All these were very powerful, inspirational stories, which clearly moved people and made them think. But the other thing about the event is that the impact has carried on afterwards, and continues, due to the social media and video content produced. Elaine James has produced and distributed an excellent storify of the event which has been instrumental in carrying on the debate.

As you probably know, I think stories are the most effective means of getting messages to stay with people. Social Work is Human Rights was full of great stories, but their impact will live on and gather momentum due to the social media and video which is circulating on the web.

It seems to me that what we are doing with this kind of approach is to seed, stimulate, and / or launch social movements off the back of events.  If you’d like me to help you do something similar around your event, please get in touch.

Here’s the overview video of the event

And here are the views of some of the presenters and delegates

Convincing older people to join the digital life

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Yesterday I ran another Digital Tea Party, this time with Leeds and Yorkshire Housing Association at their West Thorpe Sheltered Accommodation site in Whitby.

This was a Digital Tea Party with a difference, as we hadn’t had the opportunity to test the connectivity at the venue before the event. When I arrived I discovered that, not only did the in-house wifi not extend to the residents’ lounge, but there was little or no 3G or 4G connectivity available either. Eventually, I managed to get online via Emily Fulda‘s phone, but I could only connect my laptop, and we couldn’t get any of the other devices we had online. That meant the event resembled a lecture more than it did a party.

Nevertheless, it turned out to work quite well. While setting up, I put the video below on the screen, and it immediately generated a discussion, centred on the steam-powered bus it featured, which apparently has been banned from the streets due to a number of issues around its operation.

Discussion in the group moved on to where people came from. 4 of the residents had originated in Leeds so I was able to show a video that had been very popular at the Digital Tea Parties in Leeds

And then we discovered a real gem. One of the residents had himself been videoed reading his poems, so we were able to find those on Youtube and show them to the gathering

This was a particularly important breakthrough. I have found that in these circumstances it is important to break down the “technology is for for young people” argument. This is often achieved by finding one or two enthusiasts in the group, and getting them to lead the way and act as champions with the rest. Here, we were able to show videos of one of the residents who was himself a digital trailblazer. This sparked curiosity even in some members who had been disengaged up till this point. David talked about how he chats to his brother in Australia using Facetime. Unfortunately, it was not possible to arrange a demo of this, in part due to the poor connectivity we were experiencing, and, perhaps, mainly due to the fact that his brother would have been soundly asleep at the time.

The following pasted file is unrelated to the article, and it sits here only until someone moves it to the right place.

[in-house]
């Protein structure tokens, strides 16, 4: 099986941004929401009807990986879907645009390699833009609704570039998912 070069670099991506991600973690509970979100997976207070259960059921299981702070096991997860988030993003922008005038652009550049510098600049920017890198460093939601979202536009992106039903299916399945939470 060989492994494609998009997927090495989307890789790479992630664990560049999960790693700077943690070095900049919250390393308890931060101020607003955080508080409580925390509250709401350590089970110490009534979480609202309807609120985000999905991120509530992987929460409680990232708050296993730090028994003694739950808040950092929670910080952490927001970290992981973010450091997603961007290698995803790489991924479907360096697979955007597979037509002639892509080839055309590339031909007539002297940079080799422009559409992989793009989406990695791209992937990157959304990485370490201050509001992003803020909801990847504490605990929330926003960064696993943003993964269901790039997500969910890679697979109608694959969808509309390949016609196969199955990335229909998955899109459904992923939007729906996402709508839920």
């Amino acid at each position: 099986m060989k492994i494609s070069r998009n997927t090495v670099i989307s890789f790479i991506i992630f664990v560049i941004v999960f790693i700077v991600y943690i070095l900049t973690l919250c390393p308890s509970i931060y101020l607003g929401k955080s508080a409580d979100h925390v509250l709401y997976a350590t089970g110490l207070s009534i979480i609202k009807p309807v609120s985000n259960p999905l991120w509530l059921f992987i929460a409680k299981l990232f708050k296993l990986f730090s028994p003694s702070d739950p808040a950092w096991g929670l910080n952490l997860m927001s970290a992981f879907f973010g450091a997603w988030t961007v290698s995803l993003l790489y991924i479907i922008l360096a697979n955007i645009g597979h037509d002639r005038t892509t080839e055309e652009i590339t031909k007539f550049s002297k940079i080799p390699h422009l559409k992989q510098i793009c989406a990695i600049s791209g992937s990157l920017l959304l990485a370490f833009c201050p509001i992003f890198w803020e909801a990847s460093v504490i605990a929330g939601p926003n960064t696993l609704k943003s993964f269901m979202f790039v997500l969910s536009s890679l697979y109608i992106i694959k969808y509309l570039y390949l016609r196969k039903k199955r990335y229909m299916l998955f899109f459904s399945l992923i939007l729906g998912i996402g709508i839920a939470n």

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So the discussion ranged from keeping in touch with relatives, via online shopping, to being able to listen online to local radio stations from back home. And then we were on to musical tastes. A couple of classical music videos were run for the benefit of residents, and then a member of the group mentioned he was into AC/DC. Although a rendition of the great Australian band’s “Thunderstruck” did not go down that well with most in the room, there was much more interest when I asked if anyone had seen the Bad Piper’s version below.

I’ve come across too many events with older people where it has been assumed their musical tastes are rooted in the 1930s. Most people’s musical tastes are forged in their teenage years. If you were a teenager in the 1930s you will be well into your 90s now. Most of the residents at our event were in their 70s and would have been teenagers in the 1950s and 60s. Thus AC/DC is a much more likely choice than is Vera Lynn.

The connectivity issues meant that we were unable to do as much as I wanted, and there was little opportunity for any hands on work with gadgets. But, I still think the event worked. There was lively discussion about the role of technology in member’s lives, with quite a few myths dispelled, and residents challenging each other to give things a try. I think it is very important to get these kinds of issues sorted, rather than forcing people to use technology at their first session if they are reluctant. That kind of approach can turn them off forever. I always say that we have to “normalise” the use of technology in people’s lives. And the first step can often be just to get them talking about it, and not treating it as an alien concept.

After the event, myself and the team from LYHA, Emily, Dan Marshall, and Rio Overton, decided to take a brief advantage of the glorious April weather by heading down to the beach. We passed the huge queues for the numerous Whitby Fish & Chip shops, along the harbourside and onto the beach. And, of course, because Rio was named after the song by Duran Duran, it was compulsory for her to dance in the sand

As I’ve mentioned before, I am determined to do more of these kinds of events, with a view to making sure, by Christmas 2015, that we have comprehensive mechanisms in place to ensure everybody who needs to can access technology to break down their loneliness and isolation. Please get in touch if you’d like to work with me on events like this and more.

 

The First Digital Makeover